I was a big King and Koontz reader when I was young with forays into Jackson et al. I don't really read it anymore but early King, 'Salem's Lot in particular, still hit me as great tales.

GENERAL STUFF


Loads. I went through lots of classics, love Emily Bronte, and lots and lots of plays. But my favourite non -genre novels are (roll eyes everyone) Captain Corelli'sMandolin (the most destroyed book by a film ever?) for its warmth and characters, and that it makes me cry, and The Time Traveller's Wife, for much the same reason.

I'm led by characters. All the writers I most enjoy write great, rounded, warm characters. Maeve Binchy, I love, Margaret Mitchell (who even makes Scarlett O'Hara strangely likeable, somehow), Marian Keyes, are all writers I go back to for relaxation.

I'm not a huge Young adult reader - which might explain why my YA books rarely sit easily in the genre - but found Patrick Ness's The Knife of Never Letting Go an intriguing book - especially the start, which I found very good (it fell off for me later, sadly.) I enjoyed Jo Walton's Amongst Us very, very good and would recommend it for a clever blending of reality and fantasy. I've also enjoyed Chris Wood's stuff - it's nice to see some good sf for boys out there, and I think he does that well.

I like a lot of books with young protagonists - Lord of the Flies, To Kill a Mockingbird, for instance - but am not sure where I sit with terming them YA. In fact, a lot of the time, I'm not sure the definition is helpful. But that's a different conversation.

(Oh, and an up and coming author, Anna Dickinson, I love her YA stuff. :))

Books anyone should read? Apart from more space opera....;)? :D I don't know there is anything anyone should read, except what they like. I don't think only reading genre is helpful for a writer, though, as it can make seeing trends in books harder and because there are things other genres do better that can challenge how we approach things. But that's just me - others may argue I should read more widely in the genre, and they might be right....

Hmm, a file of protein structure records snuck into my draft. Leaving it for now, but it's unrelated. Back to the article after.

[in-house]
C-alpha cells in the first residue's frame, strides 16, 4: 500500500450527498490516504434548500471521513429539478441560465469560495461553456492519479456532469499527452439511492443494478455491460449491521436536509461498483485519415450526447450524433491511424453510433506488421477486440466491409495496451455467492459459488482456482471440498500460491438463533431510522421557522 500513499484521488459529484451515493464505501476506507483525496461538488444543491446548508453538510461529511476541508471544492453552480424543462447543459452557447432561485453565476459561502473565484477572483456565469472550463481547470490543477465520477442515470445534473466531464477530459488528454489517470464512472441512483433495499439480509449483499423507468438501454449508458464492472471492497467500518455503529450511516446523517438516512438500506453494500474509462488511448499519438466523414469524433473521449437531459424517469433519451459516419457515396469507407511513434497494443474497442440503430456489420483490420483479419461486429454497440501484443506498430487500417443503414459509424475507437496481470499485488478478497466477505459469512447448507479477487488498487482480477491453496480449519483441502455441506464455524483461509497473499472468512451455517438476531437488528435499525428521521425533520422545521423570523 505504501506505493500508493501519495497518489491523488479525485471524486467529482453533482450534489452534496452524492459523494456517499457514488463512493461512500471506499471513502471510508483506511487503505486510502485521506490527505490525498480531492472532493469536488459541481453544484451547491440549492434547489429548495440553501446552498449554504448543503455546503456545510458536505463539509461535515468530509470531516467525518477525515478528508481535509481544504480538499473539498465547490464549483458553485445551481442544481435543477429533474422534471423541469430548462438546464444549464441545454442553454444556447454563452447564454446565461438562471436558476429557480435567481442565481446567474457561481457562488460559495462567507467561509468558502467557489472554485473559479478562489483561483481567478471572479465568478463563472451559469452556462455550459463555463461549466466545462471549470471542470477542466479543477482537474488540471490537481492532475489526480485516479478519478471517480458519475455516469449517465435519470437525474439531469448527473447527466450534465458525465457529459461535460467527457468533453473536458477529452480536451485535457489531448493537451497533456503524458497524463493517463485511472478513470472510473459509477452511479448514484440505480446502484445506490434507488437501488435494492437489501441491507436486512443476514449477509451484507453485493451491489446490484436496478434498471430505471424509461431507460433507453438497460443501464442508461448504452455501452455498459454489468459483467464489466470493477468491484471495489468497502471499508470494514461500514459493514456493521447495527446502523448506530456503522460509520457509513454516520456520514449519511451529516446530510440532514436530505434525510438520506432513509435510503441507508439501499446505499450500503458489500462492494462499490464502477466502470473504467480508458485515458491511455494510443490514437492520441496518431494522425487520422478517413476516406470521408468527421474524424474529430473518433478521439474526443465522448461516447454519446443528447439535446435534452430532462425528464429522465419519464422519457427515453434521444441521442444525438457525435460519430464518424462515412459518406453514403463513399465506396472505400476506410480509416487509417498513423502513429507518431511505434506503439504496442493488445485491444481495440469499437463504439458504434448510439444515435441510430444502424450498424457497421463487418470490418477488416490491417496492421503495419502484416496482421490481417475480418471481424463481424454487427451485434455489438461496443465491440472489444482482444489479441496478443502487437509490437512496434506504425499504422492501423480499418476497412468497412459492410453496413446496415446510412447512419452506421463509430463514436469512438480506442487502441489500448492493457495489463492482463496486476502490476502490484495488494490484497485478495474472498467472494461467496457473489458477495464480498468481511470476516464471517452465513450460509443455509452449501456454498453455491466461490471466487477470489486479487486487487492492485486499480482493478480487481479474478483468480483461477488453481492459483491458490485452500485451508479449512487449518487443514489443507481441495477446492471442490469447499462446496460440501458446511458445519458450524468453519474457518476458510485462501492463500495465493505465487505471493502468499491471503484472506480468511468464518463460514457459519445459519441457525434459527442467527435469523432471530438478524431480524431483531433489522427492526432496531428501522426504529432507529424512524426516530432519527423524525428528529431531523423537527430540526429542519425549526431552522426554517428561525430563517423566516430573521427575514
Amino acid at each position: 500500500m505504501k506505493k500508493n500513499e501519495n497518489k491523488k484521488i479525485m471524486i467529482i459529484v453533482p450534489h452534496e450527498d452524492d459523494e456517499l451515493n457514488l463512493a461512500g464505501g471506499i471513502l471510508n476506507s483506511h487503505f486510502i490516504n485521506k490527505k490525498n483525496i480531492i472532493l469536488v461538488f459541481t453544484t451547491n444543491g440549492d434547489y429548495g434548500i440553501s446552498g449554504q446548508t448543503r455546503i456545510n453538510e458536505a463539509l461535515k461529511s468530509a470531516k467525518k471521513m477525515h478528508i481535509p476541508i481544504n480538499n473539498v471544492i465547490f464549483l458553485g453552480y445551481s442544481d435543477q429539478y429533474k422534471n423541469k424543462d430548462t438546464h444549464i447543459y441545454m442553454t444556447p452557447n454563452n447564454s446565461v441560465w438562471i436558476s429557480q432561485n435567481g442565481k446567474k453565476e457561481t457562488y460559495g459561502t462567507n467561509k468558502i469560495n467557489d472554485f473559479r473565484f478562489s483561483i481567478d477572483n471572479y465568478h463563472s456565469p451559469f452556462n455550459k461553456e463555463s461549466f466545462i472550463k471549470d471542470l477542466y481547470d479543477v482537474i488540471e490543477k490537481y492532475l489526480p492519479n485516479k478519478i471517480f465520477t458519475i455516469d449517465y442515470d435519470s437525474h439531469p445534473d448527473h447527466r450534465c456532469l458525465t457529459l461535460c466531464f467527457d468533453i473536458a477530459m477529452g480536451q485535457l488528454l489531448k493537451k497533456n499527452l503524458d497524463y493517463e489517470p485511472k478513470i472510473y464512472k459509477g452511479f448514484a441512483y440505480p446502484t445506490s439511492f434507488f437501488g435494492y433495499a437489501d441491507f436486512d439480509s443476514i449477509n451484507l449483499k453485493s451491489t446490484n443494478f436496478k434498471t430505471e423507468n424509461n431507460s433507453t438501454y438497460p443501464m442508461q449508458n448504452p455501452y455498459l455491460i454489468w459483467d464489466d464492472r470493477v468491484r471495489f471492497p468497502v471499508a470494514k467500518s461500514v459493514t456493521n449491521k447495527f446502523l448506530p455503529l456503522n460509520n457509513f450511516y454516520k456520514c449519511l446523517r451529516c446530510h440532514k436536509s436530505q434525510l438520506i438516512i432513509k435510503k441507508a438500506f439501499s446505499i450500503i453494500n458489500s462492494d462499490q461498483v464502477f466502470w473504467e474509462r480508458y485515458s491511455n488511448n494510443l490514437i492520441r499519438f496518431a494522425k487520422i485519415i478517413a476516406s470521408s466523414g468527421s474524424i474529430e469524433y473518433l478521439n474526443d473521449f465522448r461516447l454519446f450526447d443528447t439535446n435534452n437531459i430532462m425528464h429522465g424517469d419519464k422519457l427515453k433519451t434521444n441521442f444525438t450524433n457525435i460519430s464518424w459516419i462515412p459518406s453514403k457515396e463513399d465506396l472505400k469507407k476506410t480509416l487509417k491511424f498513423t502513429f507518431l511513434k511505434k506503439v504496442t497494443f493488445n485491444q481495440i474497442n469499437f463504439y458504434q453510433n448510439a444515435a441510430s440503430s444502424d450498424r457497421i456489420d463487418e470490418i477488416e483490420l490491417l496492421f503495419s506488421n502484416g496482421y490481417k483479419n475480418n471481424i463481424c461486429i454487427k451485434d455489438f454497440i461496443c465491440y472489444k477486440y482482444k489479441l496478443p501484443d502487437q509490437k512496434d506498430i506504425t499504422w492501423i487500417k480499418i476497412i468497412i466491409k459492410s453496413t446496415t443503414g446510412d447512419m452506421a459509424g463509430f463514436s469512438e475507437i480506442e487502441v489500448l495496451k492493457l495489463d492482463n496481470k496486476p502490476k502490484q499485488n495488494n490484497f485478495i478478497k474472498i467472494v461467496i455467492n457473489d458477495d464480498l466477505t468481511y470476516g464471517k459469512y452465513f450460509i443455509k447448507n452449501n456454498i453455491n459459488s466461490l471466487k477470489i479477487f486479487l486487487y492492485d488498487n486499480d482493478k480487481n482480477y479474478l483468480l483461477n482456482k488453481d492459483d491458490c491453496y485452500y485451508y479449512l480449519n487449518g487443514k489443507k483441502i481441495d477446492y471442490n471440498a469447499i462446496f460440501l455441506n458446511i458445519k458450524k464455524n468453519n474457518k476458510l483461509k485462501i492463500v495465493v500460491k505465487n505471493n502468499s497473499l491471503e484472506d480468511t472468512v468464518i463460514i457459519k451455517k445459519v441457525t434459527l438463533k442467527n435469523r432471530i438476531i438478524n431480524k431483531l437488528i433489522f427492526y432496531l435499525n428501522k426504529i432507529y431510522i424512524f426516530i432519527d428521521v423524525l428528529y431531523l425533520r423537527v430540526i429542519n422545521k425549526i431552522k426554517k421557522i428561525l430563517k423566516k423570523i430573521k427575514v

Margaret Mitchell (who even makes Scarlett O'Hara strangely likeable, somehow)

I would be curious to know how you, as a person who would know more about the setting, feel about the sequel, Scarlett? I know it was panned dreadfully by the critics, but I, personally, loved it. I think Alexandra Ripley did a fantastic job of making Scarlett more likeable and growing her up. But I have no idea how accurate any of the Ireland part may actually be.
 
I would be curious to know how you, as a person who would know more about the setting, feel about the sequel, Scarlett? I know it was panned dreadfully by the critics, but I, personally, loved it. I think Alexandra Ripley did a fantastic job of making Scarlett more likeable and growing her up. But I have no idea how accurate any of the Ireland part may actually be.

Honestly? I didn't read it. For two reasons - I'm never keen on someone else coming along to finish someone's world when the writer could have done so if they felt there was more to add (unlike Sanderson doing Wheel of Time off Jordan's notes) and because I feared the depiction of Ireland, having just got over Far and Away. :) also, I loved the end of Gone with the Wind and felt it was the writer's very clever end...

But I'd have a look now, knowing you enjoyed it, and that we often share tastes. :)